Bike4Peace: Over Monarch Pass in Colorado
By Cynthia McKinney
Days Eighteen thru Twenty-Four: Common Ground Along an Uncommon Route
Photo by Scott/Bike4Peace
Along this trip, I’ve been testing a line: “We’re biking for peace. We started at the House of Common Sense in Oakland, California and we’ll end up at the White House that needs some common sense!” Everyone in every state has enthusiastically agreed!
Now, you won’t believe this! I have broken bread with militia members who voted for Obama! Now, I know that doesn’t sound possible, but I overheard the conversation of some Utah men discussing what the heck they were going to do to put this country -right and bingo—an admission that they had voted for Obama! They lamented that they certainly weren’t going to do that again, but they couldn’t vote Republican, because Bush had ruined the country, and so they just didn’t know what they were going to do. That’s when my feet began to glide uncontrollably in their direction. The idea of these men having voted for Obama just overtook me and I begged their indulgence and interjected myself into their conversation. In just a few short moments it was clear that we had similar concerns about the direction of our country. I never let on to them who I was. I just reminded them that they did have options, even in Utah, where the Green Party was on the ballot. That they didn’t have to give their most precious political asset—their vote—to a political party that didn’t deserve it. Interestingly, I left them saying to myself that I always knew that with dialogue we could find areas of commonality, just as I had done that in the first Congressional District that sent me to Washington, D.C,. and that if we worked hard enough at dialogue, that we could bring this country together. So, Bike4Peace 2010 took me into a conversation that most likely I would never have witnessed were I not here. It only reinforces my belief that we really can build bridges to each other, if only the hate-mongering, fear-proselytizing politicians would get out of the way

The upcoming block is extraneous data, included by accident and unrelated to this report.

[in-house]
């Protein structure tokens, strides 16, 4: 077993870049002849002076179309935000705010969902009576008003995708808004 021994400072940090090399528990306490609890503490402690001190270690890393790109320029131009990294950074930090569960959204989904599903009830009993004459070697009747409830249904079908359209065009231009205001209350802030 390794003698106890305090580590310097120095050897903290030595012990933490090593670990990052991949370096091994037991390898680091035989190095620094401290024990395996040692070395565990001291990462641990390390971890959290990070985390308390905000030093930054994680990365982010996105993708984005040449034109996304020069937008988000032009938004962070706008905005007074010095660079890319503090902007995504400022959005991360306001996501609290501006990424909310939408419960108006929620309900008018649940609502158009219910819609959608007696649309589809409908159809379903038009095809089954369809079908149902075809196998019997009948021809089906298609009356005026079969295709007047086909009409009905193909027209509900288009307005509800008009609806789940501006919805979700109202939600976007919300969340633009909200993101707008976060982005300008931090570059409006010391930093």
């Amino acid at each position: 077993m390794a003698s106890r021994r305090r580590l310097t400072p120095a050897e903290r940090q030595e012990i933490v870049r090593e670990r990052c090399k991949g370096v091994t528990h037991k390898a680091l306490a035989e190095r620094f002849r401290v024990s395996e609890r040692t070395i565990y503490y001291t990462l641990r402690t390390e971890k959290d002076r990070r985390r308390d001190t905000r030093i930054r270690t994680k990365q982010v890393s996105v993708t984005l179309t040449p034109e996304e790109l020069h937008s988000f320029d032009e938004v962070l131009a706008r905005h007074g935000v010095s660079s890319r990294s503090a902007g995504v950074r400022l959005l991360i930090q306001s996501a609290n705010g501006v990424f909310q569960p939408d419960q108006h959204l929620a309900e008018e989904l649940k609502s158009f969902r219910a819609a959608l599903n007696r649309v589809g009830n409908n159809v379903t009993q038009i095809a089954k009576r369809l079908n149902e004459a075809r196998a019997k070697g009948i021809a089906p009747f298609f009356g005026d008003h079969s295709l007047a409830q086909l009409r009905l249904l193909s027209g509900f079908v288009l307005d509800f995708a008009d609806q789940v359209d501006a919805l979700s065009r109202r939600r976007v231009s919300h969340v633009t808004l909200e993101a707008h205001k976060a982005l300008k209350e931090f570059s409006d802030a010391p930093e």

One last thing: Now, I think I’m beginning to understand how bikers feel when they’re on a bike. Just before leaving Gunnison, Colorado, I decided to bike into town all by myself!!!!! To buy some jewelry to go with the outfit I bought in Telluride. Even with the bike helmet on, I imagined Mel Gibson yelling, FREEDOM! I think that explains why we’ve met so many bikers, all alone on the road, from all parts of the world, criss-crossing our country. Once one gets over the “rumpus hurticus,” a term coined by our fellow traveler Paul Stutzman, biking can become quite addictive, and if not addictive, certainly fun and challenging!